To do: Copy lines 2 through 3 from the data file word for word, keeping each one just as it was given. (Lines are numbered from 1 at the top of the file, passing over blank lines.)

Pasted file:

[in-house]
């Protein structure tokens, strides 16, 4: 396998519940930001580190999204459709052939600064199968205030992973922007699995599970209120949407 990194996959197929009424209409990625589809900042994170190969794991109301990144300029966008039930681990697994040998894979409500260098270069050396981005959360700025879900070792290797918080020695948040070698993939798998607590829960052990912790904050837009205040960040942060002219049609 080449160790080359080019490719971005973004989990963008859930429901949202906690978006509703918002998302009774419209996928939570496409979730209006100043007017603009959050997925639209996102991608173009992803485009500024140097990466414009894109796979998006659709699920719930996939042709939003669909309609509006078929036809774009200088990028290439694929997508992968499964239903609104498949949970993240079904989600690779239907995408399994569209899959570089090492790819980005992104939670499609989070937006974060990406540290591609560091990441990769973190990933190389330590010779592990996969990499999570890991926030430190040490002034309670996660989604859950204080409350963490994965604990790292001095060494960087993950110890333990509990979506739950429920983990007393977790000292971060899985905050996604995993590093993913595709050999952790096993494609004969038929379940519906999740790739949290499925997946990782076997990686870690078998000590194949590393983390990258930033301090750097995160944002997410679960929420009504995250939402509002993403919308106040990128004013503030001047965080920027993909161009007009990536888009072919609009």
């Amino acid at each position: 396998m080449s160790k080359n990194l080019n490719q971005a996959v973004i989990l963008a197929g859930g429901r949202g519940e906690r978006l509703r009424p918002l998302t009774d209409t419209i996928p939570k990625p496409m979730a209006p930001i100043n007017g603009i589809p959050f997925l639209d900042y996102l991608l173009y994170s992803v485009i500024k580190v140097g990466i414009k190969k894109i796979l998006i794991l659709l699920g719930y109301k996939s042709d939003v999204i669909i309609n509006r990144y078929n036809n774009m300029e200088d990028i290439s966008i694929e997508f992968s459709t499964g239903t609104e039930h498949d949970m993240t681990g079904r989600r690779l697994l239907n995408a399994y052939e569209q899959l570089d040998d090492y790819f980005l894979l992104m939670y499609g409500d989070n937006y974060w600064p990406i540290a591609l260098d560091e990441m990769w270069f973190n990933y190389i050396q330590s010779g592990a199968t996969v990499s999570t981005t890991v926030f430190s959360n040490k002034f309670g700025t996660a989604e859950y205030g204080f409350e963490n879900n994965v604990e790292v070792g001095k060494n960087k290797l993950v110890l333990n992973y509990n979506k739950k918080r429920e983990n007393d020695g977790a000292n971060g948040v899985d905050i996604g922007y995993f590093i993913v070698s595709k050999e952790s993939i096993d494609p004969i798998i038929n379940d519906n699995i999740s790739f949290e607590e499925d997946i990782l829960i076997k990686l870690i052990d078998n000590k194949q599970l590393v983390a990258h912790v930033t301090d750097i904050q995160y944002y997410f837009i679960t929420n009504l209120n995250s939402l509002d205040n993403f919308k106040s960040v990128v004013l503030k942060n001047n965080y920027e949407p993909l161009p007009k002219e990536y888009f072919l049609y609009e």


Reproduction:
């Protein structure tokens, strides 16, 4: 396998519940930001580190999204459709052939600064199968205030992973922007699995599970209120949407 990194996959197929009424209409990625589809900042994170190969794991109301990144300029966008039930681990697994040998894979409500260098270069050396981005959360700025879900070792290797918080020695948040070698993939798998607590829960052990912790904050837009205040960040942060002219049609 080449160790080359080019490719971005973004989990963008859930429901949202906690978006509703918002998302009774419209996928939570496409979730209006100043007017603009959050997925639209996102991608173009992803485009500024140097990466414009894109796979998006659709699920719930996939042709939003669909309609509006078929036809774009200088990028290439694929997508992968499964239903609104498949949970993240079904989600690779239907995408399994569209899959570089090492790819980005992104939670499609989070937006974060990406540290591609560091990441990769973190990933190389330590010779592990996969990499999570890991926030430190040490002034309670996660989604859950204080409350963490994965604990790292001095060494960087993950110890333990509990979506739950429920983990007393977790000292971060899985905050996604995993590093993913595709050999952790096993494609004969038929379940519906999740790739949290499925997946990782076997990686870690078998000590194949590393983390990258930033301090750097995160944002997410679960929420009504995250939402509002993403919308106040990128004013503030001047965080920027993909161009007009990536888009072919609009």
């Amino acid at each position: 396998m080449s160790k080359n990194l080019n490719q971005a996959v973004i989990l963008a197929g859930g429901r949202g519940e906690r978006l509703r009424p918002l998302t009774d209409t419209i996928p939570k990625p496409m979730a209006p930001i100043n007017g603009i589809p959050f997925l639209d900042y996102l991608l173009y994170s992803v485009i500024k580190v140097g990466i414009k190969k894109i796979l998006i794991l659709l699920g719930y109301k996939s042709d939003v999204i669909i309609n509006r990144y078929n036809n774009m300029e200088d990028i290439s966008i694929e997508f992968s459709t499964g239903t609104e039930h498949d949970m993240t681990g079904r989600r690779l697994l239907n995408a399994y052939e569209q899959l570089d040998d090492y790819f980005l894979l992104m939670y499609g409500d989070n937006y974060w600064p990406i540290a591609l260098d560091e990441m990769w270069f973190n990933y190389i050396q330590s010779g592990a199968t996969v990499s999570t981005t890991v926030f430190s959360n040490k002034f309670g700025t996660a989604e859950y205030g204080f409350e963490n879900n994965v604990e790292v070792g001095k060494n960087k290797l993950v110890l333990n992973y509990n979506k739950k918080r429920e983990n007393d020695g977790a000292n971060g948040v899985d905050i996604g922007y995993f590093i993913v070698s595709k050999e952790s993939i096993d494609p004969i798998i038929n379940d519906n699995i999740s790739f949290e607590e499925d997946i990782l829960i076997k990686l870690i052990d078998n000590k194949q599970l590393v983390a990258h912790v930033t301090d750097i904050q995160y944002y997410f837009i679960t929420n009504l209120n995250s939402l509002d205040n993403f919308k106040s960040v990128v004013l503030k942060n001047n965080y920027e949407p993909l161009p007009k002219e990536y888009f072919l049609y609009e």